Unilever Case Demonstrates China’s Consumer Politicization

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Op-Ed Commentary: Chris Devonshire-Ellis

May 9 – In another reminder of China’s “market access with socialist characteristics,” the country’s National Reform and Development Commission on Friday levied a RMB2 million (US$307,000) fine on Unilever for publicizing planned price increases. China still very much likes to control consumer prices, particularly in FMCG, and the market is highly regulated. The reasons for this are not to do with inflation, but far more to do with the long-term view that China is maintaining price stability and is sustaining a relatively level playing field for all. In fact, inflation seems to be coming down.

China has long had market controls in place, ever since the revolution, where the hoarding of grains and other commodities to raise prices were considered capitalist tendencies and deemed as putting profit before the people. Such instigators were routinely executed in the early days of the revolution, and the sensitivity over consumer goods pricing and the expectations of Chinese consumers has long been a political issue. I recall, for example, some 12 to 15 years ago in China when foreign market research firms were routinely forbidden to conduct market surveys, especially in more rural areas. The Chinese government knew very well that asking less wealthy families questions such as “Do you have a refrigerator?” and “When would you like to buy a car?” would raise consumer expectations faster than the government could raise incomes to help meet them.

Likewise, advertising campaigns are routinely censored when deemed to raise the expectations of China’s rural population too far. Showing images of scantily clad models posing around a brand new sedan while spouting off information about cheap loans isn’t going to cut the mustard with a peasant farmer growing beetroot in Gansu. Instead, he’ll feel disenfranchised, and grow resentful. Social unrest usually follows, and the Unilever example has nothing to do with inflation or blaming its effects on foreign MNCs. Rather more, with the Communist party about to celebrate its 90th birthday in China this coming July, and the last thing the CCP wants to see are grumbles and restlessness over the prices of consumer goods.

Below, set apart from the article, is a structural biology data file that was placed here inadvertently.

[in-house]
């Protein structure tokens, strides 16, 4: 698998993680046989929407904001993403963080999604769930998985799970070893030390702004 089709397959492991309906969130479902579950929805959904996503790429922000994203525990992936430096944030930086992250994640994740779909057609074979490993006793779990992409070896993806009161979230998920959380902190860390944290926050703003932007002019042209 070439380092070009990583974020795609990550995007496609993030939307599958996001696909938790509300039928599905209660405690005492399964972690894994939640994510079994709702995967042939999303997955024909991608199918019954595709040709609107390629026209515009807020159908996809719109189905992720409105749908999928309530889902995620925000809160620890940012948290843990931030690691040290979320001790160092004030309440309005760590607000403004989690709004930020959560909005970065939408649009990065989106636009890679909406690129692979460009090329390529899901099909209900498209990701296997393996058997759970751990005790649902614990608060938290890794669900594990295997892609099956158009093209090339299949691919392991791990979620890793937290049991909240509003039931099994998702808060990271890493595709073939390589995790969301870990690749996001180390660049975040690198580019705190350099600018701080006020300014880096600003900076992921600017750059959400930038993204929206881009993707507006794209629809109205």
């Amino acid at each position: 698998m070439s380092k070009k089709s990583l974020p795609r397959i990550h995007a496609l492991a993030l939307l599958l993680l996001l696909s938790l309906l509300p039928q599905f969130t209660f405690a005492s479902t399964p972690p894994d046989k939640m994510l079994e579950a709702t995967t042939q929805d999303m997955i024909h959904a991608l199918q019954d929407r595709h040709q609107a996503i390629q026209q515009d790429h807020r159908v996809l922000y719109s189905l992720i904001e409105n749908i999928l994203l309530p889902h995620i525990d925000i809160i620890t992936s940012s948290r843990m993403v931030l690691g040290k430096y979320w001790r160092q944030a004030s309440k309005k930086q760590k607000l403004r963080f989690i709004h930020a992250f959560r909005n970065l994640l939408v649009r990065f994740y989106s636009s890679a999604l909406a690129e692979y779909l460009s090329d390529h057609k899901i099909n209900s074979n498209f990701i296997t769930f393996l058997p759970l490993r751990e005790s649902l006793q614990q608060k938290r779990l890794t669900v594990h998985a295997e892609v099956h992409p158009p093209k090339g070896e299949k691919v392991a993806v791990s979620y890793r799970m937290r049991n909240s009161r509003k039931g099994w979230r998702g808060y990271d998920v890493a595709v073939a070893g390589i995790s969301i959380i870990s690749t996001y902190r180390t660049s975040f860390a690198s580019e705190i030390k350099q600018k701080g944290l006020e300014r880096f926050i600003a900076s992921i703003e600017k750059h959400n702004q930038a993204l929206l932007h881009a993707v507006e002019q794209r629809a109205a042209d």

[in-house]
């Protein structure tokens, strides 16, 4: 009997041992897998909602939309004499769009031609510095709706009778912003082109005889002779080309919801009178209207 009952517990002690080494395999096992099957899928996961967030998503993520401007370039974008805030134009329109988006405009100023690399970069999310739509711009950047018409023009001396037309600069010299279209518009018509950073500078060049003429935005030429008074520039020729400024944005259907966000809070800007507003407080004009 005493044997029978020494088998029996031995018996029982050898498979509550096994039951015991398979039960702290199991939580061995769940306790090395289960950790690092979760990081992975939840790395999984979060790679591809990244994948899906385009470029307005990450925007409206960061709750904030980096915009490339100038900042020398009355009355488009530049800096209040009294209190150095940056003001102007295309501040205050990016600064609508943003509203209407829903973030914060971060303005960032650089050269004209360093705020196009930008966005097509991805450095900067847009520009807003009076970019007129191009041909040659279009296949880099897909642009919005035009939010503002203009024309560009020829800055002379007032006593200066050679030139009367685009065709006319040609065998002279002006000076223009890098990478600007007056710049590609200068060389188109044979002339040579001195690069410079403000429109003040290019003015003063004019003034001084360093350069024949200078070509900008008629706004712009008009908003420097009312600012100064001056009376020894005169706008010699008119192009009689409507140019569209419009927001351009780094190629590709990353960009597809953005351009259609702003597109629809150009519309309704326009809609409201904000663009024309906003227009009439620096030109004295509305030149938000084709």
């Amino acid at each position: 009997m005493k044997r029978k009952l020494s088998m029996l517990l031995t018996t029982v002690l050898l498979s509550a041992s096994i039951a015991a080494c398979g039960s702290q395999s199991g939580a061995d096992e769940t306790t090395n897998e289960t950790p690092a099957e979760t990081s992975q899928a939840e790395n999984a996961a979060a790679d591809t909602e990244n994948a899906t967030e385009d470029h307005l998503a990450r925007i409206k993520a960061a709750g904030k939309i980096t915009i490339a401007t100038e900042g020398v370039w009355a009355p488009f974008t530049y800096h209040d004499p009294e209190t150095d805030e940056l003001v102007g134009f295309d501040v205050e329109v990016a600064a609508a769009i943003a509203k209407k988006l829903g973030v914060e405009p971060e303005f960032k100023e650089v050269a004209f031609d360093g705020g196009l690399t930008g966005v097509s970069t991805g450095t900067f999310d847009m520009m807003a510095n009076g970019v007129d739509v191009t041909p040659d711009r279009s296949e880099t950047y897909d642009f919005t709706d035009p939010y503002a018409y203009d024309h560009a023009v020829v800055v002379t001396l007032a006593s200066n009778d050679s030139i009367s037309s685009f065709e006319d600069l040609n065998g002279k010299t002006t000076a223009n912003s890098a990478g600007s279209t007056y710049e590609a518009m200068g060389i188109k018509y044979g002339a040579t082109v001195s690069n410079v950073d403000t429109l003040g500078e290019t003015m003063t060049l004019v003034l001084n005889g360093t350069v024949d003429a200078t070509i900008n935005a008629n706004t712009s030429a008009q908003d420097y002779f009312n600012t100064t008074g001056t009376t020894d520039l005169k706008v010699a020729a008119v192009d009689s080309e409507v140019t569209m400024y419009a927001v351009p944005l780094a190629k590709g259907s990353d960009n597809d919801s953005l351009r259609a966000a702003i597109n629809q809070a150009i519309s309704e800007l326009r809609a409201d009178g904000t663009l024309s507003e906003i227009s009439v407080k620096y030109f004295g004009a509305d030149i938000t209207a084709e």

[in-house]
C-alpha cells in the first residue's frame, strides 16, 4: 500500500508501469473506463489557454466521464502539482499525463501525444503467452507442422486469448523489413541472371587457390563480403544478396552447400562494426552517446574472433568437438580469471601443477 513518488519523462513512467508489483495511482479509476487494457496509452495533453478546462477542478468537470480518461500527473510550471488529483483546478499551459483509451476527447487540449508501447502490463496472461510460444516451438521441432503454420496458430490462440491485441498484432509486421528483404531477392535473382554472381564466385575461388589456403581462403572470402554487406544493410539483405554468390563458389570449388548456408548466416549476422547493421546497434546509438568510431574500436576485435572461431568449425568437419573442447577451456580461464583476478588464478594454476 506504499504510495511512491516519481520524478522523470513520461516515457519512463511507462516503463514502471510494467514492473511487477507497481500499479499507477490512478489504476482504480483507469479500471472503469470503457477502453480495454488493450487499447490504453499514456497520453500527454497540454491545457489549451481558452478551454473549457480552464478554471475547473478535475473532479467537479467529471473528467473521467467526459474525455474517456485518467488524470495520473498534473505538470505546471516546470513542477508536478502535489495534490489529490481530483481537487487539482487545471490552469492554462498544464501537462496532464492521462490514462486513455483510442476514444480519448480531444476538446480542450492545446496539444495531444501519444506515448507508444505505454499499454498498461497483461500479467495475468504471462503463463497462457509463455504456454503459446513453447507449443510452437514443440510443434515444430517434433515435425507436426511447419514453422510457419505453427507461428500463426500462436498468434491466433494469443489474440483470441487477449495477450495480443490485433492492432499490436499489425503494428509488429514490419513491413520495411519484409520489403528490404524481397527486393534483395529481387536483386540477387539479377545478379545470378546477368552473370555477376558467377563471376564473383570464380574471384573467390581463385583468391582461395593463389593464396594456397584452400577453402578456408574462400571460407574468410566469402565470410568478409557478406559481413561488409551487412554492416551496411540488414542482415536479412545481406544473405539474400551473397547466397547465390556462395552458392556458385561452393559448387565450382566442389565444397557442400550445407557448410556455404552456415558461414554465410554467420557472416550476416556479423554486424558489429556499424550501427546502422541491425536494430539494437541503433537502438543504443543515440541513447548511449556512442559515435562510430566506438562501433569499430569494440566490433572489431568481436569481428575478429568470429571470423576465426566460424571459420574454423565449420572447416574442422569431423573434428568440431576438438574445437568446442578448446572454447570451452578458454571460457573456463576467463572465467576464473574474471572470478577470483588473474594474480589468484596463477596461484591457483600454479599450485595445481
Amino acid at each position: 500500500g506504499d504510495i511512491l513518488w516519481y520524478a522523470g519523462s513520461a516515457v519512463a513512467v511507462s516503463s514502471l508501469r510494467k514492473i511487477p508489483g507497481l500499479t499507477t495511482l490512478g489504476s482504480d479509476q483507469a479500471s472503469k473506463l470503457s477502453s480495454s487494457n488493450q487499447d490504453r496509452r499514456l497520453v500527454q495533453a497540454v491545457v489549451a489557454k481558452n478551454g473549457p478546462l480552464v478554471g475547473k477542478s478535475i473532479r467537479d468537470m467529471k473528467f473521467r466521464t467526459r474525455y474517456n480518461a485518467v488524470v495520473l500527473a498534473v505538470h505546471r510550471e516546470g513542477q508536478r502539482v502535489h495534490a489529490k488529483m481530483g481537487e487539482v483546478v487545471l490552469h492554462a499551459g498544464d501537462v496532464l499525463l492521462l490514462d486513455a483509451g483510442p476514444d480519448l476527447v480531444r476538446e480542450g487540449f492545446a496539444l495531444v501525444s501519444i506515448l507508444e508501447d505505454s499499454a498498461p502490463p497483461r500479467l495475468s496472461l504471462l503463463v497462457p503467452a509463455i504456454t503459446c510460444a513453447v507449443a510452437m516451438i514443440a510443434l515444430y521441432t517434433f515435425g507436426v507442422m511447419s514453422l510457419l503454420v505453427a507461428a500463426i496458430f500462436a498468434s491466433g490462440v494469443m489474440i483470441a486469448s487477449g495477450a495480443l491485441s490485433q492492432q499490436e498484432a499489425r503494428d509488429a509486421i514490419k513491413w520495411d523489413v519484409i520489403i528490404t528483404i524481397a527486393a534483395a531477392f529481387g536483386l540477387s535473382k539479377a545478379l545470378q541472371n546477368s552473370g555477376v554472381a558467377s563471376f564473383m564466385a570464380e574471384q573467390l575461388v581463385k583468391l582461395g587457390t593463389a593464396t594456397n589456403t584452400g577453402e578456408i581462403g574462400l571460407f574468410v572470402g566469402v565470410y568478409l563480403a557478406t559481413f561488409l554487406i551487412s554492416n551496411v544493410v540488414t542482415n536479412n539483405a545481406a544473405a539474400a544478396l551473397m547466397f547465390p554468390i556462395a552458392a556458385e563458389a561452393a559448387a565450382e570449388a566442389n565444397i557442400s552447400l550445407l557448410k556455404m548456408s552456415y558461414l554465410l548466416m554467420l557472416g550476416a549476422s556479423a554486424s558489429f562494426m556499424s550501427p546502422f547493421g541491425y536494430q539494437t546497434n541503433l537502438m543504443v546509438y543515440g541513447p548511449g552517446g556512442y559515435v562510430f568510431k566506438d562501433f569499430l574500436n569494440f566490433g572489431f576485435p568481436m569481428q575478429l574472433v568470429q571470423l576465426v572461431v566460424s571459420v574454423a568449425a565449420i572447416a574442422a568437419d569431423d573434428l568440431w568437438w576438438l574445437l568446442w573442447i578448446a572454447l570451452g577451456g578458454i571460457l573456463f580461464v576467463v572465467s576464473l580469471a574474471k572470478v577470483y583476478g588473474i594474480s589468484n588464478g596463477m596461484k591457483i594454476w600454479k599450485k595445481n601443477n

Unilever made their comments over having to increase prices as a direct result of raw material costs increasing, which is not an unusual subject matter in the West. But in China, consumers reacted rather differently, and went out on mass buying sprees to hoard what they could, in some cases resulting in certain brands selling at a rate 100 times faster than normal. The potential social stigma with daily necessities being subject to price increases at a time when inflation is already causing problems for lower income families is not something the CCP want to see, especially when apparently instigated via media interviews (Unilever made their price rise comments to several Chinese journalists).

The reality in China is that price controls are a tool to be used by the government and the mere capitalist aims of a corporation’s bottom line is not a priority. Unilever’s response was fast and contrite, as the author knows full well is best when having angered government.

“As a company with a long term commitment to China, we accept the decision and continue to be sensitive to the local environment,” Unilever said in an official statement.

That of course also means that Unilever will have to absorb the increased costs of raw materials instead of passing them onto the consumer. Bang goes their 2011 business plan for China, but they’re still in the game, and that’s what counts here. Otherwise, I can point to three lessons to be gleaned from all this: first, if you are selling FMCG or commodities in China, it pays to talk to the government before raising retail prices; secondly, be careful what you say about sales strategy and pricing to the media; and third, now would be a rather good time to be investing in raw material and commodity stocks.

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